Overall leader Italy's Vincenzo Nibali, and Estonia's Tanel Kangert, right, talk during a training on the second rest day of the Tour de France cycling race in Lignan-sur-Orb, southern France, Monday, July 21, 2014. (AP Photo/Peter Dejong)
Chris Froome toasts his win with his team director. In Nairobi, Kenya, where he grew up, his old cycling club celebrated.
PARIS - I won't let you down like Lance Armstrong. This Tour de France champion is for real.
Chris Froome, speeding downhill in Saturday's stage, will wear yellow for the 13th straight day as the Tour finishes in Paris today. At 28, he's just entering his peak years as a cyclist and could win several more times here.
ANNECY-SEMNOZ, France - Chris Froome has two hands firmly on the Tour de France trophy. All that remains is for the British rider to raise it above his head in Paris today.
The pack climbs toward Glandon pass during Stage 19. Cyclists rode uphill 14,498 feet Friday and downhill 13,907 feet.
LE GRAND-BORNAND, France - Half the height of Mount Everest, climbed on a bike, in a single day. Even by Tour de France standards, Stage 19 was difficult.
CHORGES, France - Even when he expects to lose, Tour de France champion-in-the-making Chris Froome cannot help but win. He's that strong, and he's making it look easy.
Chris Froome leads Alberto Contador down a foothills pass in the final kilometers of Tuesday's stage. Earlier, the roles were reversed, and Contador crashed with Froome following.
GAP, France - Hurtling too fast for comfort down a twisty, turning foothill of the Alps, Tour de France leader Chris Froome faced a high-speed choice between risk and reward.
Chris Froome's dominance in yellow has brought more doping questions, "and that's not cool," he said.
ENTRECHAUX, France - There appears to be little to stop Chris Froome from reaching the Champs-Elysees on Sunday in the yellow jersey and becoming the second straight British cyclist to win the Tour de France.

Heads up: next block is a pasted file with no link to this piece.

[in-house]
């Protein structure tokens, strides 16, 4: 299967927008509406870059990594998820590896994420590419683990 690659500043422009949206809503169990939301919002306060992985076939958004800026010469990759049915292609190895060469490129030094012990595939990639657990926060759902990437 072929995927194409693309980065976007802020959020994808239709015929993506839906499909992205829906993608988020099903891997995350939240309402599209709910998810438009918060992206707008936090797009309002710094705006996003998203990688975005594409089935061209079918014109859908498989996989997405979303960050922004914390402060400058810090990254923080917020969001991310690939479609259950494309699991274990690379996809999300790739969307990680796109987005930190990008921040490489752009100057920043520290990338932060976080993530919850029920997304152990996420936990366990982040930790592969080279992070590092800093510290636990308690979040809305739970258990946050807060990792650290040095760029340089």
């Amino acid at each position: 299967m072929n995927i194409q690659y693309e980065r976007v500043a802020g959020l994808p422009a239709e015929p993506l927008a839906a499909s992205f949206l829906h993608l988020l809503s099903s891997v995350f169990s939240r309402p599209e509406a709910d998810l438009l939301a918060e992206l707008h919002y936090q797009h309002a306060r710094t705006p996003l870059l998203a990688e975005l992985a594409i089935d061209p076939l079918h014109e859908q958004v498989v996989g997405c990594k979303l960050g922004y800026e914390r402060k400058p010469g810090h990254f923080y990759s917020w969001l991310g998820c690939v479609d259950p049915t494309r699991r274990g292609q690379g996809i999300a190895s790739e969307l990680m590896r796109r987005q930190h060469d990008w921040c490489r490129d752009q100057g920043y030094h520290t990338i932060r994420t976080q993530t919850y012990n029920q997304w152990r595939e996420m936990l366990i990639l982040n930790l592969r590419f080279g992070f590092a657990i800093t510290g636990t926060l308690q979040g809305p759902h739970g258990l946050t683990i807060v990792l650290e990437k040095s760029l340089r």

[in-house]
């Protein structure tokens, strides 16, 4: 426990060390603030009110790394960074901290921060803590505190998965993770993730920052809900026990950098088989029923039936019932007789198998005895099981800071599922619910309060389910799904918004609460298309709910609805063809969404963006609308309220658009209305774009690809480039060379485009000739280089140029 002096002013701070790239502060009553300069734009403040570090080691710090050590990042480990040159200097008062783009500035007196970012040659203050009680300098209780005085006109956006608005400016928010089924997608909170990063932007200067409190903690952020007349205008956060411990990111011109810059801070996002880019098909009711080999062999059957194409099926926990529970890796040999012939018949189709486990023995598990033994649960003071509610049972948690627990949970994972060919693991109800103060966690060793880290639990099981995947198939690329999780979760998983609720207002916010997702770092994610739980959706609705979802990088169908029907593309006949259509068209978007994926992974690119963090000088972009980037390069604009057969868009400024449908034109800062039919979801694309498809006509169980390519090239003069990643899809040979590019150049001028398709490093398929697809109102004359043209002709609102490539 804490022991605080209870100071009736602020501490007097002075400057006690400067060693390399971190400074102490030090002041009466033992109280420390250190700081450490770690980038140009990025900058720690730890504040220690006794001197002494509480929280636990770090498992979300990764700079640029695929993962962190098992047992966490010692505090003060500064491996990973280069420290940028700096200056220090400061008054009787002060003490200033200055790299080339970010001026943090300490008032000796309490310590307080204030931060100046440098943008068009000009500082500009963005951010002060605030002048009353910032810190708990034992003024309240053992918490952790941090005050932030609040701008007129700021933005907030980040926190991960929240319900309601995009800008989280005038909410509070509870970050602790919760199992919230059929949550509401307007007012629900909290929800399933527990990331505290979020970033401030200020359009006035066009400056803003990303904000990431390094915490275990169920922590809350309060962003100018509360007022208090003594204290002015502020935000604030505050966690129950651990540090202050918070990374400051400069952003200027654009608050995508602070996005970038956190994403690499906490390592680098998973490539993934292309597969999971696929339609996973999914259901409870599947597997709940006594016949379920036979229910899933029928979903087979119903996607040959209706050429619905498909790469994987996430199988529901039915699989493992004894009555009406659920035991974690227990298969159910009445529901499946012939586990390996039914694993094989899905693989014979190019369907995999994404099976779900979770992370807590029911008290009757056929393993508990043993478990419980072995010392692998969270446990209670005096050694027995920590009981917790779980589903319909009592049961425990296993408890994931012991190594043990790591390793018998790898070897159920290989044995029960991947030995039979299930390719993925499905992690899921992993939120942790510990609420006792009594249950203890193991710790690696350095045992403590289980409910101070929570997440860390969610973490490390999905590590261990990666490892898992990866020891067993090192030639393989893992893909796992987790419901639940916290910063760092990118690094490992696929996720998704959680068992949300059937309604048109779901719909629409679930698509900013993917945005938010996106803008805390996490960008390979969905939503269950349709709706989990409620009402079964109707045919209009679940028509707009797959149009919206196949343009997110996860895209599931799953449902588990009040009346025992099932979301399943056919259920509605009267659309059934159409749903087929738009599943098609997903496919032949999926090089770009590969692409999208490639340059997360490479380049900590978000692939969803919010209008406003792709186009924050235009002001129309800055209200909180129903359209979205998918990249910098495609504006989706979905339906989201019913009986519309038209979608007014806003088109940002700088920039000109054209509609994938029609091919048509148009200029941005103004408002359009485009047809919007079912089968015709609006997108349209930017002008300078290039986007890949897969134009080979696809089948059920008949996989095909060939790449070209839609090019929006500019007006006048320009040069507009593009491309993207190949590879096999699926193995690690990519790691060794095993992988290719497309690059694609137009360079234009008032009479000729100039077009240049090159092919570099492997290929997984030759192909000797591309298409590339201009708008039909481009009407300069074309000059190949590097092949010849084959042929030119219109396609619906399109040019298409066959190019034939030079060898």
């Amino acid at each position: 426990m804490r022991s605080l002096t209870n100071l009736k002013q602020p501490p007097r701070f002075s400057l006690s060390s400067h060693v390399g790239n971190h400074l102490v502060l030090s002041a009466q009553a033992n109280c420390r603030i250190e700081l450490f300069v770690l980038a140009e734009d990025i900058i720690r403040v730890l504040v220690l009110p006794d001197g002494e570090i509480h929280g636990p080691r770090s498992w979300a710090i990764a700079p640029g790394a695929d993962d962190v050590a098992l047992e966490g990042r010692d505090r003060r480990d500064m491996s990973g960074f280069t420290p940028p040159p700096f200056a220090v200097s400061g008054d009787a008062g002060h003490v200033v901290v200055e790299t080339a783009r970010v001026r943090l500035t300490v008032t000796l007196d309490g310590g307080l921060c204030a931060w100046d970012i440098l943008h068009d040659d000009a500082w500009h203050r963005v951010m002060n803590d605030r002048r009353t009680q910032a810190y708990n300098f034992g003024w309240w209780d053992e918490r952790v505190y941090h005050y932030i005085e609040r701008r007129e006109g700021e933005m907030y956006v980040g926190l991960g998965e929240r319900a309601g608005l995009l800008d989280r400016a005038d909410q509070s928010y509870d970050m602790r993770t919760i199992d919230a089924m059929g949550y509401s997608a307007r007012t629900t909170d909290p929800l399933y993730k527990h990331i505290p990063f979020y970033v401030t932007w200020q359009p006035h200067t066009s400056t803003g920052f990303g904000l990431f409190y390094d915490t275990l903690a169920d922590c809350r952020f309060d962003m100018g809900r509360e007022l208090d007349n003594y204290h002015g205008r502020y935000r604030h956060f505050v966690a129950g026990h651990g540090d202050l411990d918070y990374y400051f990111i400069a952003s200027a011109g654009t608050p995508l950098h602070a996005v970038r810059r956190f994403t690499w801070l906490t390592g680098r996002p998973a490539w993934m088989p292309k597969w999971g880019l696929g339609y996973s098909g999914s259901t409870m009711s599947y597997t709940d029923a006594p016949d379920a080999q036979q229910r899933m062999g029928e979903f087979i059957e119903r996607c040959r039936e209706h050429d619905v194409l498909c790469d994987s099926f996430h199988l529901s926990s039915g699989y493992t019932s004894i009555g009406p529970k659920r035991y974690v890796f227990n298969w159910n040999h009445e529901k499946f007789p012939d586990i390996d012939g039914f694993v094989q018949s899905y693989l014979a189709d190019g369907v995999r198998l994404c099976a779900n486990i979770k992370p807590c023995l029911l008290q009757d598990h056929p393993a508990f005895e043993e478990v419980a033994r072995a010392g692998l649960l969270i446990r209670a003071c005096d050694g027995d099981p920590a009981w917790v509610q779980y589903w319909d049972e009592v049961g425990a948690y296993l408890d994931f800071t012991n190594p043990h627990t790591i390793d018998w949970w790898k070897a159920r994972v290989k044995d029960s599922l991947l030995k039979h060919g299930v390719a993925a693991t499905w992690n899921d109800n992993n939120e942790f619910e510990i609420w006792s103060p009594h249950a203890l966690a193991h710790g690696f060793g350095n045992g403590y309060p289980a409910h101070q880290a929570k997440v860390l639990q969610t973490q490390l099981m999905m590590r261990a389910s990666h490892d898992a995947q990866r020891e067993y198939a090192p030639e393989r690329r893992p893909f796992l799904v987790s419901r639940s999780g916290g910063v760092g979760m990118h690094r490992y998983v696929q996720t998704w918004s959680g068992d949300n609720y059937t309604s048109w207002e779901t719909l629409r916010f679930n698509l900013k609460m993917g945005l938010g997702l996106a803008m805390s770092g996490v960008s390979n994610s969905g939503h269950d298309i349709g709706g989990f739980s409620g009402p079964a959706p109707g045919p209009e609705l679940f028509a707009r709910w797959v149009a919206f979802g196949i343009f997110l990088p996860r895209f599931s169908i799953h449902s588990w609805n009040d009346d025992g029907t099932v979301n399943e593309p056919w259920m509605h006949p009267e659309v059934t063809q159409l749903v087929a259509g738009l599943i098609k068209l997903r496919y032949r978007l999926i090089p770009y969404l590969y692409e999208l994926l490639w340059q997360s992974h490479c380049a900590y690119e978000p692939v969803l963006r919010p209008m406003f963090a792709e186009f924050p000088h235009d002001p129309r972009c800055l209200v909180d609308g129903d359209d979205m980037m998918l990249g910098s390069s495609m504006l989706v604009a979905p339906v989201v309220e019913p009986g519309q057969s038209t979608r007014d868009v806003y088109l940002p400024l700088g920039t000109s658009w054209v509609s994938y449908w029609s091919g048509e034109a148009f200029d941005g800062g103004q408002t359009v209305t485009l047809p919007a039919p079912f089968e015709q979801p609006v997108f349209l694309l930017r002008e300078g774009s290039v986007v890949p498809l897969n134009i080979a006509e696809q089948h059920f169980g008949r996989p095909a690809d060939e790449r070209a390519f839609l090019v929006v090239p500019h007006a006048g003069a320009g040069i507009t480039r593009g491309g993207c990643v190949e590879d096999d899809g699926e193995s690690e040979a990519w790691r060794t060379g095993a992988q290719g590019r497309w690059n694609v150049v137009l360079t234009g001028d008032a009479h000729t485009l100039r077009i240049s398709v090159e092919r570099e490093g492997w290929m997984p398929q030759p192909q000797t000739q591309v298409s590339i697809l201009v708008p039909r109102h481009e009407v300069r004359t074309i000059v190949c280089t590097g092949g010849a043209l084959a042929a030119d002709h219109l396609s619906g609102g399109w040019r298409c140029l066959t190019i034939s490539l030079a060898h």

Italy's Matteo Trentin, center, part of an 18-rider breakaway, won Saturday's stage. At right is Britain's David Millar, who said today's stage is "going to be horrible for everyone."
LYON, France - Now, the Tour de France goes sharply uphill, much more sharply than last year. More likely than not, the champion who will be crowned next Sunday in Paris will be the rider who copes best with this last week of vertical torture.
Chris Froome, in yellow jersey, lost almost a minute of his overall lead after Friday's shenanigans, but he could gain it back Sunday on Mont Ventoux.
Two-time winner Alberto Contador, second from right, is third after gaining more than a minute on the leader Friday.
SAINT-AMAND-MONTROND, France - Wily Tour de France riders who used the wind and worked together to trap their rivals turned a trek across the flats of central France into a thriller on Friday.
Marcel Kittel, right, outsprints Mark Cavendish, left, to the finish line to win Stage 12.
TOURS, France - At this Tour de France, it is Marcel Kittel and no longer Mark Cavendish who is looking like the fastest man on two wheels.
Daryl Impey of South Africa, wearing the overall leader's yellow jersey, was able to maintain his three-second lead heading into the weekend.